This paper contributes to the thinking about how complex information is best made available to help people to self-manage. It describes how humour is frequently used by people with long-term conditions to help adjustment and coping and how cartoons, as well as bringing humour, can help provide clarity and address concerns related to health literacy.
The paper sets out the importance of maximising the acceptability and utility of information for use by patients in order to improve the quality and engagement of patients in the field of self-management. It describes the process used to develop cartoons following two focus groups around the themes of getting a diagnosis; understanding the problem; feeling that facts were being withheld; and setting priorities, and how these were subsequently evaluated – providing a methodology that others could potentially use.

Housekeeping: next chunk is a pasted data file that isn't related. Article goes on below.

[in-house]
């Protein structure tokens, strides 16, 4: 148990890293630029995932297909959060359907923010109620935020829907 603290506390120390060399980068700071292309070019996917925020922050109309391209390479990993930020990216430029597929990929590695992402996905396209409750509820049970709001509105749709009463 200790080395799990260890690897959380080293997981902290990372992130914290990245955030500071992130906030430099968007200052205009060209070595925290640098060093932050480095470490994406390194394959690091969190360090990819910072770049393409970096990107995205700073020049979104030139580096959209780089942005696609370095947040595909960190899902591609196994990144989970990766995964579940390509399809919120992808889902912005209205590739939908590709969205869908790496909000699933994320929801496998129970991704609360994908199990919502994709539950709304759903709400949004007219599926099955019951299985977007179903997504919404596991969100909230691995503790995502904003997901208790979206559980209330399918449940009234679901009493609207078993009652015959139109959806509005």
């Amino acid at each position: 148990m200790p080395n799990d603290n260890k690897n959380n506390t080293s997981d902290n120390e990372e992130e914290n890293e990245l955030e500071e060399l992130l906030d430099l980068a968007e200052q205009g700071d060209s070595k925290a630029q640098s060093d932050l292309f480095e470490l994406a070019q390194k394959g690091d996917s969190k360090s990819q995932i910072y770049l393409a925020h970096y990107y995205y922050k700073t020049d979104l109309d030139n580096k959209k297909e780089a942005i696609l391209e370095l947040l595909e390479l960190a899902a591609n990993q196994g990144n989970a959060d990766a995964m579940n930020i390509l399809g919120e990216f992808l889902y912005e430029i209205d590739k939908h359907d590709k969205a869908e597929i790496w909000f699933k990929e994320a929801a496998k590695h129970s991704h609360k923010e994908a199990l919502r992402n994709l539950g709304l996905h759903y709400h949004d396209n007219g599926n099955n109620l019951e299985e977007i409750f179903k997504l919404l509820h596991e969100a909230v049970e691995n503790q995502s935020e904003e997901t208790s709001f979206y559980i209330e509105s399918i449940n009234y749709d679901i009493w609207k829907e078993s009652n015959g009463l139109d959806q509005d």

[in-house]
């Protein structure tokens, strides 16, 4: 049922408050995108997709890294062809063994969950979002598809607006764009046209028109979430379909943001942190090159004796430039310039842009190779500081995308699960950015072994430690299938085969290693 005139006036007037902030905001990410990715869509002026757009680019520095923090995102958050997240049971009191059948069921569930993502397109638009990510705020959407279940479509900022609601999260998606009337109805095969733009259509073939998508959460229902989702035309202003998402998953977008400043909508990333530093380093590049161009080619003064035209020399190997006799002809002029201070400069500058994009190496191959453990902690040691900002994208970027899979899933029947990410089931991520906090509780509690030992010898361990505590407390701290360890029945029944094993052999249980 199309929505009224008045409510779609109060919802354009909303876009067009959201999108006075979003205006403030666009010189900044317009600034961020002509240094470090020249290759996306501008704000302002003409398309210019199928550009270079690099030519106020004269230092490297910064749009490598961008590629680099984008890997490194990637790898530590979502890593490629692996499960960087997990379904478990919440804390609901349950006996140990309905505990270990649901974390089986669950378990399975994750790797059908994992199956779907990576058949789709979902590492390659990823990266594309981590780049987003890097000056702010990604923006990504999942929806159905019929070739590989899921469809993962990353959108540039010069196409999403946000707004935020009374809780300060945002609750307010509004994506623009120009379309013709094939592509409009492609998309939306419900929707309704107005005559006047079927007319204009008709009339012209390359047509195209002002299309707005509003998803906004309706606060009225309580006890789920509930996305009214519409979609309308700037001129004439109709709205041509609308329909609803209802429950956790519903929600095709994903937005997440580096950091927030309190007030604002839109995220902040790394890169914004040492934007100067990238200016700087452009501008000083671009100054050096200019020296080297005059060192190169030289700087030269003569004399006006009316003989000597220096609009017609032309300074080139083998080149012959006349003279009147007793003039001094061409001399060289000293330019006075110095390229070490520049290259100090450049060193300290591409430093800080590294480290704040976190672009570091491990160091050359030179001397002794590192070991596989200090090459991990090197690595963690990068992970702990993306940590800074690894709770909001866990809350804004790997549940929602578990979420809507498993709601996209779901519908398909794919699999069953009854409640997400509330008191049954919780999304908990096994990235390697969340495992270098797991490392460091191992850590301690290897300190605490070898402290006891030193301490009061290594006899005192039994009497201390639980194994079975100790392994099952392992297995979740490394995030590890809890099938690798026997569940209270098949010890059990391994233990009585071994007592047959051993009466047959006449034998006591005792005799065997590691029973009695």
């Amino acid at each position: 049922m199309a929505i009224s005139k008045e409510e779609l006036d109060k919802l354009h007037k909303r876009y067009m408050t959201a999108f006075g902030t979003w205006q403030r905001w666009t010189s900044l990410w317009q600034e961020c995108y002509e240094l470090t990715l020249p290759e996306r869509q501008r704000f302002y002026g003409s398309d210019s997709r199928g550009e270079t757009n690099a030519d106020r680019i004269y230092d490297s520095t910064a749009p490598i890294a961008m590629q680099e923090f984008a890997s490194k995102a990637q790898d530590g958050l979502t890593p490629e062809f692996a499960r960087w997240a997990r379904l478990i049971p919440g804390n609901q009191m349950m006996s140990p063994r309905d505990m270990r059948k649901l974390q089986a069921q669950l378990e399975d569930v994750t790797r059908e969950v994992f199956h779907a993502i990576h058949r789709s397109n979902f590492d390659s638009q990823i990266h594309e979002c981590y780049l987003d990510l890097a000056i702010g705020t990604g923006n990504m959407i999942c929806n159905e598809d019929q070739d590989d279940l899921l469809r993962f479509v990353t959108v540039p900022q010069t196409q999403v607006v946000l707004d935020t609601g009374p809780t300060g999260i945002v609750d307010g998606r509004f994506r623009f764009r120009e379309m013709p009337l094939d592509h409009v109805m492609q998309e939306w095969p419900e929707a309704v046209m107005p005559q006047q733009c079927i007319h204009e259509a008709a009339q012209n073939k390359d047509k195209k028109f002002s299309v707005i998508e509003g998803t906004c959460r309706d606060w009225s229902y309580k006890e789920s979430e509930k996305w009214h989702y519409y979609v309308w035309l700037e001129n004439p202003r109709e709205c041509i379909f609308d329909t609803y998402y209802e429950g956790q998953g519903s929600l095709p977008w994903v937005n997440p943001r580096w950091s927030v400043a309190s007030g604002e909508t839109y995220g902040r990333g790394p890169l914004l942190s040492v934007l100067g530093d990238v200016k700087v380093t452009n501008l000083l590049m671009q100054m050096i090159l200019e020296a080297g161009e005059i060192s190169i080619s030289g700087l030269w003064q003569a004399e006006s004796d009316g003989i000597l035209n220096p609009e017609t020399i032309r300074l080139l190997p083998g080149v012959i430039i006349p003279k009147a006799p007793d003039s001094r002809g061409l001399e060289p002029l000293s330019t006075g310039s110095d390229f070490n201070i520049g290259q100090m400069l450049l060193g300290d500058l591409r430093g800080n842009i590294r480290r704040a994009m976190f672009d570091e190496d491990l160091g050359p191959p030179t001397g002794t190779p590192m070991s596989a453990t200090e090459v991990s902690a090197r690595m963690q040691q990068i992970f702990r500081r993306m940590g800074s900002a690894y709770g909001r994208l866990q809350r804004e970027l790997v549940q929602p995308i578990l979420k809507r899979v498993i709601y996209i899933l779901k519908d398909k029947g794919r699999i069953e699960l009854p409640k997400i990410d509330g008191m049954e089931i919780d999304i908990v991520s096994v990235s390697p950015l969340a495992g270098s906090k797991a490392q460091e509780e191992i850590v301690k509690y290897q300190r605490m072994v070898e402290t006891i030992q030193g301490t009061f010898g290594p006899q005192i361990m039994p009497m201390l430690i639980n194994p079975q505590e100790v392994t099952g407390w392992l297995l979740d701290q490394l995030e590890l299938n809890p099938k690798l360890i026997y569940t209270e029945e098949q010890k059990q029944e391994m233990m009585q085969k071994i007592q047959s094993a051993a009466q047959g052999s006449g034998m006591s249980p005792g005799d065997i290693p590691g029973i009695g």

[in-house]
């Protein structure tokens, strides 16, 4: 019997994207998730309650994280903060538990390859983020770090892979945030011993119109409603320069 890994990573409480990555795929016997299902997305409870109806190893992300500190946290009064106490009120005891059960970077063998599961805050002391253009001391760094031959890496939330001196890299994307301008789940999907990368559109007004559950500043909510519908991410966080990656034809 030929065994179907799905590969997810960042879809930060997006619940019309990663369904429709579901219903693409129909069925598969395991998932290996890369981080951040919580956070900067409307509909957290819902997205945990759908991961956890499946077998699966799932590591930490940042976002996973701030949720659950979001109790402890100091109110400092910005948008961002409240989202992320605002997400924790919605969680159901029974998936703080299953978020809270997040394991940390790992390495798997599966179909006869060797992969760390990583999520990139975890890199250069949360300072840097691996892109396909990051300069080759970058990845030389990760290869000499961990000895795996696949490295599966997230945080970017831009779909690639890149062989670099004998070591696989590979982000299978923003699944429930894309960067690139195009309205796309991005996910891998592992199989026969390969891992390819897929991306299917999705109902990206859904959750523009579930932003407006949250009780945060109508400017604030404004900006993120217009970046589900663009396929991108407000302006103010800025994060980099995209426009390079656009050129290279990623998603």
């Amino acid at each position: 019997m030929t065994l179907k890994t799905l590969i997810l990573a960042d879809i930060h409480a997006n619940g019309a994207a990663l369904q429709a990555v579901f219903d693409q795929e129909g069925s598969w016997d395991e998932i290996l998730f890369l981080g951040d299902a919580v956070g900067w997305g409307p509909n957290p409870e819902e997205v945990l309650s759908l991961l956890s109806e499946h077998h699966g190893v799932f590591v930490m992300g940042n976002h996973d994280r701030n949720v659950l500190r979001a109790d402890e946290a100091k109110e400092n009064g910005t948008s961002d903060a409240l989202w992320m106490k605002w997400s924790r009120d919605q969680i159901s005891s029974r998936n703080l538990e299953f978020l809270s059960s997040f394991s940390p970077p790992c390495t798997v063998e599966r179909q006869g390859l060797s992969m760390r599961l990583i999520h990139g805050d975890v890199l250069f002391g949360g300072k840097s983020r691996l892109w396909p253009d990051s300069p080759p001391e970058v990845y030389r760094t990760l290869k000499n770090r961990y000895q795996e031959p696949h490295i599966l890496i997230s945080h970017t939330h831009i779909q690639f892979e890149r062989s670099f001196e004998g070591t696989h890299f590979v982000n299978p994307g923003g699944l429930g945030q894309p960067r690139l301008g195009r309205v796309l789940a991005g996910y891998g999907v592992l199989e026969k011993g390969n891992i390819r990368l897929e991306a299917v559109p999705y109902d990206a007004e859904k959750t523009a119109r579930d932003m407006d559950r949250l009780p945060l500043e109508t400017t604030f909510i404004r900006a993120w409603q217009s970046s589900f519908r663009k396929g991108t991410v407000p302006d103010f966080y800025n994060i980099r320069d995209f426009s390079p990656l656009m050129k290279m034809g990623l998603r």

The evaluation found that cartoons were shown to affect morale and potential future behaviour and the paper concludes that bespoke cartoons based on experiential and lay knowledge and narratives together with making use of metaphor and humour which are known agents of engagement in health matters, is one means of addressing the health literacy agenda in the arena of long-term condition management.